2. Look for contests

    A lot of conferences and conventions give away tickets as part of their marketing. It’s never a sure thing that you’ll get a ticket through a conference. For conference you don’t absolutely have to go to, though, trying to win tickets isn’t a bad plan.

    Advertising

    Usually, I just set up a Google Alert for the name of the conference and the phrase, “free ticket.” I seem to get most of the contests and giveaways that way.

    3. Volunteer your services

    Many conferences and conventions depend on volunteers to handle a lot of the work of putting together and running the event. Especially if you’re a member of the organization putting on the conference, you can often get a free ticket just by volunteering your time. The trade-off is that you won’t have the full convention free. If there are only a few speakers you really want to hear, that isn’t necessarily a problem.

    The earlier you can get in on the set up process, the more likely you are to get a free ticket out of it. If you’re on the organizing committee of a conference, no one’s going to ask you to buy a ticket. You may also be able to trade certain services — like setting up a website or designing a brochure — for a ticket.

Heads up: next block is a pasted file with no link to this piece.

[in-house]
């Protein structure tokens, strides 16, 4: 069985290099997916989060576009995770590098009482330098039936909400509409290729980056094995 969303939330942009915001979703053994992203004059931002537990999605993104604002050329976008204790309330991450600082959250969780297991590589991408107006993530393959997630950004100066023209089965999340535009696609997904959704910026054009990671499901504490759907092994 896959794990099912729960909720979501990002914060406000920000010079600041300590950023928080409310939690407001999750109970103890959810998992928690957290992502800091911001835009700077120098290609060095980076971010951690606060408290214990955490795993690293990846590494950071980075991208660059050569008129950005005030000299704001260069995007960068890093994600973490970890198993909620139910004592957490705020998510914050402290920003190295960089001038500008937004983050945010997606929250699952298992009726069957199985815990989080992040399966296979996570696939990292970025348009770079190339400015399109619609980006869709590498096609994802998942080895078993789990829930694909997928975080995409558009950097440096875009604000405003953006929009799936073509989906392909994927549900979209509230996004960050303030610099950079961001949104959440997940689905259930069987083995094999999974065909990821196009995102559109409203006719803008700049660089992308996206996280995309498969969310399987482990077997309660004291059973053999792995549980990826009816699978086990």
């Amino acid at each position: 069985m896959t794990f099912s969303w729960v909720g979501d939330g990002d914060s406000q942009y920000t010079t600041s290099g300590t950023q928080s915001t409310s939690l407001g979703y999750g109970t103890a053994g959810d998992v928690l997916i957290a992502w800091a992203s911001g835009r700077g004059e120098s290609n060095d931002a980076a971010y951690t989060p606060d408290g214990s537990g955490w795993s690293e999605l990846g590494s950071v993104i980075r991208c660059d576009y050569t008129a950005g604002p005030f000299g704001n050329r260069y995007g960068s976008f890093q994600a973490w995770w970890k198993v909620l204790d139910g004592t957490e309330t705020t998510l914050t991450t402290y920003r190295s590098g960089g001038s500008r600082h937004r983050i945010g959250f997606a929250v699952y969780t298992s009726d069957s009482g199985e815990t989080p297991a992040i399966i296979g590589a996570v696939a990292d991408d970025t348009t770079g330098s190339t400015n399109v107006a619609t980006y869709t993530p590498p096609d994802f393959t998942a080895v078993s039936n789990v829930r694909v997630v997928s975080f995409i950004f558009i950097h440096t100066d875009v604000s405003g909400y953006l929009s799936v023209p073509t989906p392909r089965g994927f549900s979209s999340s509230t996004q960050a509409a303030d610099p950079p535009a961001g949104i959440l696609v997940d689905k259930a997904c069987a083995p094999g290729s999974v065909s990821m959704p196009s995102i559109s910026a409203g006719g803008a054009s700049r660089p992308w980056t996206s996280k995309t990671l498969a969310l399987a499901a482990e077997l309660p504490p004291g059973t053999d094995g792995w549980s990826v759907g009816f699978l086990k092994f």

Advertising

    4. Ask your boss to send you

    One of the good things about having a job is that many companies set aside money for marketing as well as developing employees’ skills. Both budgets often have money that can be used to send employees to conferences — and that employee can be you.

    It’s often a matter of asking your supervisor and seeing what funds are available. If you can clearly explain why a specific conference will make it easier to do your job, you’ll be better prepared to convince your boss why he or she should pay your way.